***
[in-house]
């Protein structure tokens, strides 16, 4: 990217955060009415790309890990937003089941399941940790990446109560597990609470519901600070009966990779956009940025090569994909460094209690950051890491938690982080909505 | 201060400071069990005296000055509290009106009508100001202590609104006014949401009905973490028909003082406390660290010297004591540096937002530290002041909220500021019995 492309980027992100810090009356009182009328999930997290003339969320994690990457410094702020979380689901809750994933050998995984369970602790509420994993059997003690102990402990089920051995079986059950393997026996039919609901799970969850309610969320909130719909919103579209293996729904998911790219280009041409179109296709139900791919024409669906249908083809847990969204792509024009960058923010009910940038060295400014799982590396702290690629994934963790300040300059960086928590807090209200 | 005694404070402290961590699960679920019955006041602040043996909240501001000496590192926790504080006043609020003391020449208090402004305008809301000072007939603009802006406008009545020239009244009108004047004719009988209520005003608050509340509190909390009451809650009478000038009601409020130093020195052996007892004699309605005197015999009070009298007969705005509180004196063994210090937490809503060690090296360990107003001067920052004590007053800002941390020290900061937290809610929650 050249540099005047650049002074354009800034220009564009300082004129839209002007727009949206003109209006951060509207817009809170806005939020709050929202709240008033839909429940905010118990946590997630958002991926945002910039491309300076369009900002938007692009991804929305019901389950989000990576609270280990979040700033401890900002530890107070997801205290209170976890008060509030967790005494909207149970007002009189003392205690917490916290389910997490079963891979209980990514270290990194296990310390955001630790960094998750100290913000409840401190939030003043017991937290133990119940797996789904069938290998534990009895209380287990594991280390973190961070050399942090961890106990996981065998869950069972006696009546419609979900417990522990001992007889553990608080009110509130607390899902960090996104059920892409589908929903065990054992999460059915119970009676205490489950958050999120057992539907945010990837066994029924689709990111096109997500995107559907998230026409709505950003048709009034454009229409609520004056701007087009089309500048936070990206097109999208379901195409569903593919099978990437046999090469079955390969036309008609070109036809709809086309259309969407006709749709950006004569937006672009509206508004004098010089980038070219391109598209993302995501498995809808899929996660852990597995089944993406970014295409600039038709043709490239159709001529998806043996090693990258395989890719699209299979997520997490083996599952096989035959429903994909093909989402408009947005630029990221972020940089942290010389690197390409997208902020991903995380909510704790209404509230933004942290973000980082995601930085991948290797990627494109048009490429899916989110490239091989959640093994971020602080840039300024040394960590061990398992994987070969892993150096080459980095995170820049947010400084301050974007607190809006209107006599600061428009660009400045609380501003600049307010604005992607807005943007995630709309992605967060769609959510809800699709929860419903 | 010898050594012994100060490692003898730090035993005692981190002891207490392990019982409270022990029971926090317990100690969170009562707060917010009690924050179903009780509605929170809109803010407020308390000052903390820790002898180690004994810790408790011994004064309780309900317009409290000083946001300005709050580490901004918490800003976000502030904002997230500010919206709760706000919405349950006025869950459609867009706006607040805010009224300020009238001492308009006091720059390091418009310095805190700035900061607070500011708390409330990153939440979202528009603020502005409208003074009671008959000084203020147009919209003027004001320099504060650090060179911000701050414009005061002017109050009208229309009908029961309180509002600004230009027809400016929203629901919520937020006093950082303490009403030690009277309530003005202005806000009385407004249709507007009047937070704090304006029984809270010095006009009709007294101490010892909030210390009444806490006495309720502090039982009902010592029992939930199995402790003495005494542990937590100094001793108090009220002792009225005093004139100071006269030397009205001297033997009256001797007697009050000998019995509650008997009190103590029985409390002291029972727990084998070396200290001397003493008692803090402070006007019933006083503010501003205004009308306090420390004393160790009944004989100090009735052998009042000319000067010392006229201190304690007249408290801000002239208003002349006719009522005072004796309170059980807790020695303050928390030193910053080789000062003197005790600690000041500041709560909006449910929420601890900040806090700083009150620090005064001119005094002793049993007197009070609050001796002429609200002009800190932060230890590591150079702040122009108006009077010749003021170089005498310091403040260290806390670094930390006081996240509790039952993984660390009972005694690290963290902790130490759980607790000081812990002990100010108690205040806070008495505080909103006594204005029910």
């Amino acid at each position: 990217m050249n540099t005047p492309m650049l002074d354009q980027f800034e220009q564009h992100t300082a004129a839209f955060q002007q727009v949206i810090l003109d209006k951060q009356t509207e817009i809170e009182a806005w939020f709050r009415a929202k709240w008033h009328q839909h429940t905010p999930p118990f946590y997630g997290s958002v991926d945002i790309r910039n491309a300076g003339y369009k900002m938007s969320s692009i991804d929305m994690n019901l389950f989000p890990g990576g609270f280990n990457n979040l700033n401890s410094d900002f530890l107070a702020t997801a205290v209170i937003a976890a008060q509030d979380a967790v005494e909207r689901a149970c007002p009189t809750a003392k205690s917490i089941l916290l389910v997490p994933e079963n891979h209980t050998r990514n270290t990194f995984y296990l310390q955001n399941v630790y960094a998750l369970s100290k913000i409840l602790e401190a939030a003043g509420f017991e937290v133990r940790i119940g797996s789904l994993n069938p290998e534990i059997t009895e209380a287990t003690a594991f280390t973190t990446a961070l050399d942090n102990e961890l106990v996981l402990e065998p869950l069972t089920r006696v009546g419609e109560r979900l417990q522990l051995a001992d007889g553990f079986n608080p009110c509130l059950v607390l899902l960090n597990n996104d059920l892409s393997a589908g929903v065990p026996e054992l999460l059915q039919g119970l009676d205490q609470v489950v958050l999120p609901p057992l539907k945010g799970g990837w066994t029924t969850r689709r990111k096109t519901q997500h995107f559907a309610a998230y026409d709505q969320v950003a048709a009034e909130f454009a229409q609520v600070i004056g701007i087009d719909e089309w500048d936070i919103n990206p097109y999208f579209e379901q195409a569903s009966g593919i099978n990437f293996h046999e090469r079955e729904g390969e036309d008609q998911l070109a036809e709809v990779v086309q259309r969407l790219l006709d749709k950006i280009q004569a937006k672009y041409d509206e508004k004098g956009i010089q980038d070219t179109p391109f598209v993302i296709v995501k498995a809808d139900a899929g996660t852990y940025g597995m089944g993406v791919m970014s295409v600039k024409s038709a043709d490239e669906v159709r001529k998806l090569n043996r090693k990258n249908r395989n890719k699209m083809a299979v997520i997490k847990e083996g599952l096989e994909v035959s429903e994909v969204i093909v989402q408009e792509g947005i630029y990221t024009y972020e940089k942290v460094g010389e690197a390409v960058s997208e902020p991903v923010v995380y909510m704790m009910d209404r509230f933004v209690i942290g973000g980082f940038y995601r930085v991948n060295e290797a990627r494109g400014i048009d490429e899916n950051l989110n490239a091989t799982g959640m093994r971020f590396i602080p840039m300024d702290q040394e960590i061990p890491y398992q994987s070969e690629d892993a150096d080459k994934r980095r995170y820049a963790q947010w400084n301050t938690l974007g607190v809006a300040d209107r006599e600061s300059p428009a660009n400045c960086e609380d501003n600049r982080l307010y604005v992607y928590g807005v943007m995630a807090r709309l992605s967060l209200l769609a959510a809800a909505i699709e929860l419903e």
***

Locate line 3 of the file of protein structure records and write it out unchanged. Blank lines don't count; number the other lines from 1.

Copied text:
């Amino acid at each position: 990217m050249n540099t005047p492309m650049l002074d354009q980027f800034e220009q564009h992100t300082a004129a839209f955060q002007q727009v949206i810090l003109d209006k951060q009356t509207e817009i809170e009182a806005w939020f709050r009415a929202k709240w008033h009328q839909h429940t905010p999930p118990f946590y997630g997290s958002v991926d945002i790309r910039n491309a300076g003339y369009k900002m938007s969320s692009i991804d929305m994690n019901l389950f989000p890990g990576g609270f280990n990457n979040l700033n401890s410094d900002f530890l107070a702020t997801a205290v209170i937003a976890a008060q509030d979380a967790v005494e909207r689901a149970c007002p009189t809750a003392k205690s917490i089941l916290l389910v997490p994933e079963n891979h209980t050998r990514n270290t990194f995984y296990l310390q955001n399941v630790y960094a998750l369970s100290k913000i409840l602790e401190a939030a003043g509420f017991e937290v133990r940790i119940g797996s789904l994993n069938p290998e534990i059997t009895e209380a287990t003690a594991f280390t973190t990446a961070l050399d942090n102990e961890l106990v996981l402990e065998p869950l069972t089920r006696v009546g419609e109560r979900l417990q522990l051995a001992d007889g553990f079986n608080p009110c509130l059950v607390l899902l960090n597990n996104d059920l892409s393997a589908g929903v065990p026996e054992l999460l059915q039919g119970l009676d205490q609470v489950v958050l999120p609901p057992l539907k945010g799970g990837w066994t029924t969850r689709r990111k096109t519901q997500h995107f559907a309610a998230y026409d709505q969320v950003a048709a009034e909130f454009a229409q609520v600070i004056g701007i087009d719909e089309w500048d936070i919103n990206p097109y999208f579209e379901q195409a569903s009966g593919i099978n990437f293996h046999e090469r079955e729904g390969e036309d008609q998911l070109a036809e709809v990779v086309q259309r969407l790219l006709d749709k950006i280009q004569a937006k672009y041409d509206e508004k004098g956009i010089q980038d070219t179109p391109f598209v993302i296709v995501k498995a809808d139900a899929g996660t852990y940025g597995m089944g993406v791919m970014s295409v600039k024409s038709a043709d490239e669906v159709r001529k998806l090569n043996r090693k990258n249908r395989n890719k699209m083809a299979v997520i997490k847990e083996g599952l096989e994909v035959s429903e994909v969204i093909v989402q408009e792509g947005i630029y990221t024009y972020e940089k942290v460094g010389e690197a390409v960058s997208e902020p991903v923010v995380y909510m704790m009910d209404r509230f933004v209690i942290g973000g980082f940038y995601r930085v991948n060295e290797a990627r494109g400014i048009d490429e899916n950051l989110n490239a091989t799982g959640m093994r971020f590396i602080p840039m300024d702290q040394e960590i061990p890491y398992q994987s070969e690629d892993a150096d080459k994934r980095r995170y820049a963790q947010w400084n301050t938690l974007g607190v809006a300040d209107r006599e600061s300059p428009a660009n400045c960086e609380d501003n600049r982080l307010y604005v992607y928590g807005v943007m995630a807090r709309l992605s967060l209200l769609a959510a809800a909505i699709e929860l419903e």